The last pose which we discussed was the Bhujangasana or the Cobra Presembling a cobra rearing its hood and about to strike. Taking cue from it, today we will discuss a pose which is also similar in nature. The pose is Halasana or the Plough Pose.
“Hala” in Sanskrit literally means “Plough” . This pose is called ‘Halasana’ because in the final position, the body resembles the Indian plough which is used for farming.
Like the Cobra Pose, the Plough Pose is also practised on an empty stomach. However, Halasana should be stopped immediately if it causes pain continuously in the liver or spleen or exerts excessive pressure on the abdomen. Besides, people¬† suffering from hernia, high blood pressure or heart ailments must also avoid it. Women should strictly not practice it during menstruation and after the third month of pregnancy.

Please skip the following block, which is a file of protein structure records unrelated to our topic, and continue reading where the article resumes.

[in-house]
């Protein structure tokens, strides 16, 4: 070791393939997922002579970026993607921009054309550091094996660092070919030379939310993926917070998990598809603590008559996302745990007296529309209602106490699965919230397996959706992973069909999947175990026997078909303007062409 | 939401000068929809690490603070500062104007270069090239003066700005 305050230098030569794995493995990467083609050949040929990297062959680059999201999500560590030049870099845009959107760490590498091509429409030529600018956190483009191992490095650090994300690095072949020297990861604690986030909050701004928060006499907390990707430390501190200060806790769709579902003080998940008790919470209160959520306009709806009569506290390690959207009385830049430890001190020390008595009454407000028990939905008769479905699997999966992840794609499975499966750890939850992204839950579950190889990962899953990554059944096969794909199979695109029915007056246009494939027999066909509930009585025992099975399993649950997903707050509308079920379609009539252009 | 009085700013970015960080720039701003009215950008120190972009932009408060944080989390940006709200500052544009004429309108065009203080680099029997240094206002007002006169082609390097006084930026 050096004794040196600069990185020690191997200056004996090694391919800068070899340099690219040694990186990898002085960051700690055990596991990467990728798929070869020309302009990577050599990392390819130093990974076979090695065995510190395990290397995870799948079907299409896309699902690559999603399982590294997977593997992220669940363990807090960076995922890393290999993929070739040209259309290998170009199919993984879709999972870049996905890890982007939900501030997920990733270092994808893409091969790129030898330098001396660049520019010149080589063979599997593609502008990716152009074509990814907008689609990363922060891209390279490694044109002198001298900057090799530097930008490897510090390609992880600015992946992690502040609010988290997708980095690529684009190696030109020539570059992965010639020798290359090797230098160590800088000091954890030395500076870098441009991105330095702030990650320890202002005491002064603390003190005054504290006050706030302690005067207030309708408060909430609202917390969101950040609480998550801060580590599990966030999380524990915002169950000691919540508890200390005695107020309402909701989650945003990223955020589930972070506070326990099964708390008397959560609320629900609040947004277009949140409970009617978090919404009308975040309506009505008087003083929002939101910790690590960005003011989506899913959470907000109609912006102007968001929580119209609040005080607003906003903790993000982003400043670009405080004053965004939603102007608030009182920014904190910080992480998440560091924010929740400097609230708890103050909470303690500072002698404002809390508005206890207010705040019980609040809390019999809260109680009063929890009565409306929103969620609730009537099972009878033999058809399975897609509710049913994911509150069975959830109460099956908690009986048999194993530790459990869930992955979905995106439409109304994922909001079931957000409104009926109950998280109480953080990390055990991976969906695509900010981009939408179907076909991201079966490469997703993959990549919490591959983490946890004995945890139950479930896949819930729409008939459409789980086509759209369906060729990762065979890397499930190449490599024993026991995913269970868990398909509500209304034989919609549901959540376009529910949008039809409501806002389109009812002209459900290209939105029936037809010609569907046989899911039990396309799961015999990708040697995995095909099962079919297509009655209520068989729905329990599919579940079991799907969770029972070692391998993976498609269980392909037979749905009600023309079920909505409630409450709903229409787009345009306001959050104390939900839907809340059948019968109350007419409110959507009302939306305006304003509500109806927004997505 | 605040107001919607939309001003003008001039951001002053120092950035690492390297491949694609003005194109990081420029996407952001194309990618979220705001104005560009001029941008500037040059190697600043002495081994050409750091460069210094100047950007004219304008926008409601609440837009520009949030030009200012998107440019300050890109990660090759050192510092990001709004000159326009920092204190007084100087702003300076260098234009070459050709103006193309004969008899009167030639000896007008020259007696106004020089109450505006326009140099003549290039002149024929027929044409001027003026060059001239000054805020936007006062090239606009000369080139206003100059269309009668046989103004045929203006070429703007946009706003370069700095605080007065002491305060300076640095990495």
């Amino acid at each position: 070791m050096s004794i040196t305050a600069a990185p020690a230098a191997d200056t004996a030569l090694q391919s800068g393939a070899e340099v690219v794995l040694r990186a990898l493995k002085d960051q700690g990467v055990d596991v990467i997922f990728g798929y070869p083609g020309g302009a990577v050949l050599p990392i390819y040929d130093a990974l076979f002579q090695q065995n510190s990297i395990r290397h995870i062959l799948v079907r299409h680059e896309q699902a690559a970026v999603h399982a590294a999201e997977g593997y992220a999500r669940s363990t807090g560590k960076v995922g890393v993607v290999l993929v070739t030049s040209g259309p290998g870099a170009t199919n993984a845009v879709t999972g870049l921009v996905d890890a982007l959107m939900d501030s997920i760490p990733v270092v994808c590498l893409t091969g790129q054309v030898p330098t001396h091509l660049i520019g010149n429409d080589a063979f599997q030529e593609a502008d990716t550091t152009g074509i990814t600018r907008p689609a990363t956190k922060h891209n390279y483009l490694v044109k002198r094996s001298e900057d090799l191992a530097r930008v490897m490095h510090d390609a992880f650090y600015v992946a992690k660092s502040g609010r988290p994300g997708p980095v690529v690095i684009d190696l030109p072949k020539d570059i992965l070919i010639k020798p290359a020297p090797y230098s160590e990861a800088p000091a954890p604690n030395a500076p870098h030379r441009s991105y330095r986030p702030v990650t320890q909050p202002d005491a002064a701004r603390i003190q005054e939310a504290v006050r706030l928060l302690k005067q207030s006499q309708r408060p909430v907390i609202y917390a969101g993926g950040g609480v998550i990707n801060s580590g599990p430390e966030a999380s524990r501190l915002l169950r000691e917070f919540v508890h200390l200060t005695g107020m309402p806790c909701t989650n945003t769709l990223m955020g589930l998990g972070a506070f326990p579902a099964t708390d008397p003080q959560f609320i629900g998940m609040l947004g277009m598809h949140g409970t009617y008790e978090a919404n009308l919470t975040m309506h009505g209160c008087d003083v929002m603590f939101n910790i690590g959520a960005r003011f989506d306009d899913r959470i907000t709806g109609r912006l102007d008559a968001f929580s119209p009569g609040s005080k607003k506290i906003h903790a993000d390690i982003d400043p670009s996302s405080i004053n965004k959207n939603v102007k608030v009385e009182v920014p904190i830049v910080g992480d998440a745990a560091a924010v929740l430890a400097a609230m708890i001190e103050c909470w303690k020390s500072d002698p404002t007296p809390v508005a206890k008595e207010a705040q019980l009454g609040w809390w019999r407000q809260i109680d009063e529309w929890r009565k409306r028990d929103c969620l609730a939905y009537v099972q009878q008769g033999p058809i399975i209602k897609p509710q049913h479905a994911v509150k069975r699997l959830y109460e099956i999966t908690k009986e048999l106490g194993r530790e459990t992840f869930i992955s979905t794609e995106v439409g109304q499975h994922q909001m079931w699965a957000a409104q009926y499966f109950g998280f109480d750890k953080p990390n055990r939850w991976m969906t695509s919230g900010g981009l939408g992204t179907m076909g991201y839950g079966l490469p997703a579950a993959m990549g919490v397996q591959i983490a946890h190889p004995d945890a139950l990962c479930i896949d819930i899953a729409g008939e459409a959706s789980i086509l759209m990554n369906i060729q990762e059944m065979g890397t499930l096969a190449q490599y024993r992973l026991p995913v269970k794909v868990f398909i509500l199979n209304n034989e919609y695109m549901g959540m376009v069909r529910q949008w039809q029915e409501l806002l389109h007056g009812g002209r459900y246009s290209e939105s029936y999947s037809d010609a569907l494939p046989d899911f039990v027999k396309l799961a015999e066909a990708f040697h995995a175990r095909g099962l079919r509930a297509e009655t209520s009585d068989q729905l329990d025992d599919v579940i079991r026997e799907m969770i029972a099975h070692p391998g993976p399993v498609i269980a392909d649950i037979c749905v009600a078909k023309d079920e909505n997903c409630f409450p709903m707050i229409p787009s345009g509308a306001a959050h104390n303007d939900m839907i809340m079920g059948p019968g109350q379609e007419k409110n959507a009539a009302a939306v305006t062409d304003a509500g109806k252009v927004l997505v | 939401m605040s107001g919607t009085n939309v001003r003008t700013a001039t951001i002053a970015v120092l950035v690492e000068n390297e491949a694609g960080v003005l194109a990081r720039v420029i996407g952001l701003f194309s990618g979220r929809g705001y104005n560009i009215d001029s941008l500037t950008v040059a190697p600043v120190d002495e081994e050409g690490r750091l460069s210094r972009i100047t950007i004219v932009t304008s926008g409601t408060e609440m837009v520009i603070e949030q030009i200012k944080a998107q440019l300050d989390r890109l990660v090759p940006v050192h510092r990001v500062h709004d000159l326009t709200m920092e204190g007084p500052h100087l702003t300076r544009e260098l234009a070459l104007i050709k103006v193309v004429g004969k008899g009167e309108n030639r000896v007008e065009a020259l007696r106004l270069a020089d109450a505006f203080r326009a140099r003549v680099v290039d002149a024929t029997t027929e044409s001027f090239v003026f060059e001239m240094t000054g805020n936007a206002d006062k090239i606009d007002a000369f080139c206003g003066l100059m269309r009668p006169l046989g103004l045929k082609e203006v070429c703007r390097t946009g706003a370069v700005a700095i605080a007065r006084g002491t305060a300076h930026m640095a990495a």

Halasana when practised in a systematic manner releases the tension in the back, neck and legs and helps to cure various kinds of rheumatism. It also alleviates pain in the shoulders and the waist. Disorders of the uterus and ovaries and menstrual ailments are also set right by the regular practice of the Plough Pose.
The most significant benefits of doing this pose is that Halasana develops healthy thyroid and parathyroid and also keeps the gonad glands healthy. This asana is highly beneficial for musicians as the region of the throat is given a good massage. The throat gets cleared up after the practice and the neck muscles become strong.
Here is how you attain the Plough position: